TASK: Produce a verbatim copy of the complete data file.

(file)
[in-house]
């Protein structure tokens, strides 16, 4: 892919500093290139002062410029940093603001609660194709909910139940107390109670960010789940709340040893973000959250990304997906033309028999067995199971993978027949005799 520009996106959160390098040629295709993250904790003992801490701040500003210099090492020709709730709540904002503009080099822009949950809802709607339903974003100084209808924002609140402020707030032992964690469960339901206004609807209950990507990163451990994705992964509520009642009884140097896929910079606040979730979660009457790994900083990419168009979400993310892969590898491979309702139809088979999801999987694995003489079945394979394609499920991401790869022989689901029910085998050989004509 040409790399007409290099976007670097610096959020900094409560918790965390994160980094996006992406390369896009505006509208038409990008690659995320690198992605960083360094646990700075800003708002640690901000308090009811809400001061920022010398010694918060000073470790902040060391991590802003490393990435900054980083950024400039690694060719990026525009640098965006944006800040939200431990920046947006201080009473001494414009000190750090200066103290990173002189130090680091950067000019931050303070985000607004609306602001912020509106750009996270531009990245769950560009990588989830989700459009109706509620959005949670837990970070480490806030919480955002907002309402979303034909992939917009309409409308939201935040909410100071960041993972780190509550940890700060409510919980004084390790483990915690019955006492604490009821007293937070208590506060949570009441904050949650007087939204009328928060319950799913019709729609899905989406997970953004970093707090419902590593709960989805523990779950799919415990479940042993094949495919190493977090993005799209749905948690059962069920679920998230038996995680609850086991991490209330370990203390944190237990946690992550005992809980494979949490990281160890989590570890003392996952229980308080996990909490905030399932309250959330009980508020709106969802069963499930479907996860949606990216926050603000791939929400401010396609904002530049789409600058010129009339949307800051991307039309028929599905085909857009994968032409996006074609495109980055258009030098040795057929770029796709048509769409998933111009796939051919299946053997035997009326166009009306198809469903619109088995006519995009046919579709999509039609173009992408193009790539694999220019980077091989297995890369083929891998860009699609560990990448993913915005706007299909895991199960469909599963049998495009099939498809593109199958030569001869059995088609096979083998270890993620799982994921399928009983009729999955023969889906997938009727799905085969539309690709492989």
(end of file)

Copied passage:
[in-house]
């Protein structure tokens, strides 16, 4: 892919500093290139002062410029940093603001609660194709909910139940107390109670960010789940709340040893973000959250990304997906033309028999067995199971993978027949005799 520009996106959160390098040629295709993250904790003992801490701040500003210099090492020709709730709540904002503009080099822009949950809802709607339903974003100084209808924002609140402020707030032992964690469960339901206004609807209950990507990163451990994705992964509520009642009884140097896929910079606040979730979660009457790994900083990419168009979400993310892969590898491979309702139809088979999801999987694995003489079945394979394609499920991401790869022989689901029910085998050989004509 040409790399007409290099976007670097610096959020900094409560918790965390994160980094996006992406390369896009505006509208038409990008690659995320690198992605960083360094646990700075800003708002640690901000308090009811809400001061920022010398010694918060000073470790902040060391991590802003490393990435900054980083950024400039690694060719990026525009640098965006944006800040939200431990920046947006201080009473001494414009000190750090200066103290990173002189130090680091950067000019931050303070985000607004609306602001912020509106750009996270531009990245769950560009990588989830989700459009109706509620959005949670837990970070480490806030919480955002907002309402979303034909992939917009309409409308939201935040909410100071960041993972780190509550940890700060409510919980004084390790483990915690019955006492604490009821007293937070208590506060949570009441904050949650007087939204009328928060319950799913019709729609899905989406997970953004970093707090419902590593709960989805523990779950799919415990479940042993094949495919190493977090993005799209749905948690059962069920679920998230038996995680609850086991991490209330370990203390944190237990946690992550005992809980494979949490990281160890989590570890003392996952229980308080996990909490905030399932309250959330009980508020709106969802069963499930479907996860949606990216926050603000791939929400401010396609904002530049789409600058010129009339949307800051991307039309028929599905085909857009994968032409996006074609495109980055258009030098040795057929770029796709048509769409998933111009796939051919299946053997035997009326166009009306198809469903619109088995006519995009046919579709999509039609173009992408193009790539694999220019980077091989297995890369083929891998860009699609560990990448993913915005706007299909895991199960469909599963049998495009099939498809593109199958030569001869059995088609096979083998270890993620799982994921399928009983009729999955023969889906997938009727799905085969539309690709492989």